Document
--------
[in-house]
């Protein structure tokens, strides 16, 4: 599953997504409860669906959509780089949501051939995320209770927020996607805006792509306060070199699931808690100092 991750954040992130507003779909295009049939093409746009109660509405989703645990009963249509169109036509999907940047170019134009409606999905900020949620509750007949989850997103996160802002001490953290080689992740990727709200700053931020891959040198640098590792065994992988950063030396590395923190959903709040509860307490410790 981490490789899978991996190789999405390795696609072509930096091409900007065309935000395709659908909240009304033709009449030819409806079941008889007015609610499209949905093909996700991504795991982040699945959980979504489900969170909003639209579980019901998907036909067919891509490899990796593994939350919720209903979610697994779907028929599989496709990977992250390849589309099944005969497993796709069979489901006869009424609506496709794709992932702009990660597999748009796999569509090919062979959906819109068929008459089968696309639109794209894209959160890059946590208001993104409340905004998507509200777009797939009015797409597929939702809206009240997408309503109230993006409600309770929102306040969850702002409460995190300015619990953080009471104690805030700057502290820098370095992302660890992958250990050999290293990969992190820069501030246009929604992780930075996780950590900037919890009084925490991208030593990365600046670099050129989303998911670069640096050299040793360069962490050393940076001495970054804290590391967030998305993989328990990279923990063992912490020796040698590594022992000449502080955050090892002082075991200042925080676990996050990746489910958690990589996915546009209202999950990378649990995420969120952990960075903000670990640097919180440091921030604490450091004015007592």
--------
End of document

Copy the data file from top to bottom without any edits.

[in-house]
């Protein structure tokens, strides 16, 4: 599953997504409860669906959509780089949501051939995320209770927020996607805006792509306060070199699931808690100092 991750954040992130507003779909295009049939093409746009109660509405989703645990009963249509169109036509999907940047170019134009409606999905900020949620509750007949989850997103996160802002001490953290080689992740990727709200700053931020891959040198640098590792065994992988950063030396590395923190959903709040509860307490410790 981490490789899978991996190789999405390795696609072509930096091409900007065309935000395709659908909240009304033709009449030819409806079941008889007015609610499209949905093909996700991504795991982040699945959980979504489900969170909003639209579980019901998907036909067919891509490899990796593994939350919720209903979610697994779907028929599989496709990977992250390849589309099944005969497993796709069979489901006869009424609506496709794709992932702009990660597999748009796999569509090919062979959906819109068929008459089968696309639109794209894209959160890059946590208001993104409340905004998507509200777009797939009015797409597929939702809206009240997408309503109230993006409600309770929102306040969850702002409460995190300015619990953080009471104690805030700057502290820098370095992302660890992958250990050999290293990969992190820069501030246009929604992780930075996780950590900037919890009084925490991208030593990365600046670099050129989303998911670069640096050299040793360069962490050393940076001495970054804290590391967030998305993989328990990279923990063992912490020796040698590594022992000449502080955050090892002082075991200042925080676990996050990746489910958690990589996915546009209202999950990378649990995420969120952990960075903000670990640097919180440091921030604490450091004015007592």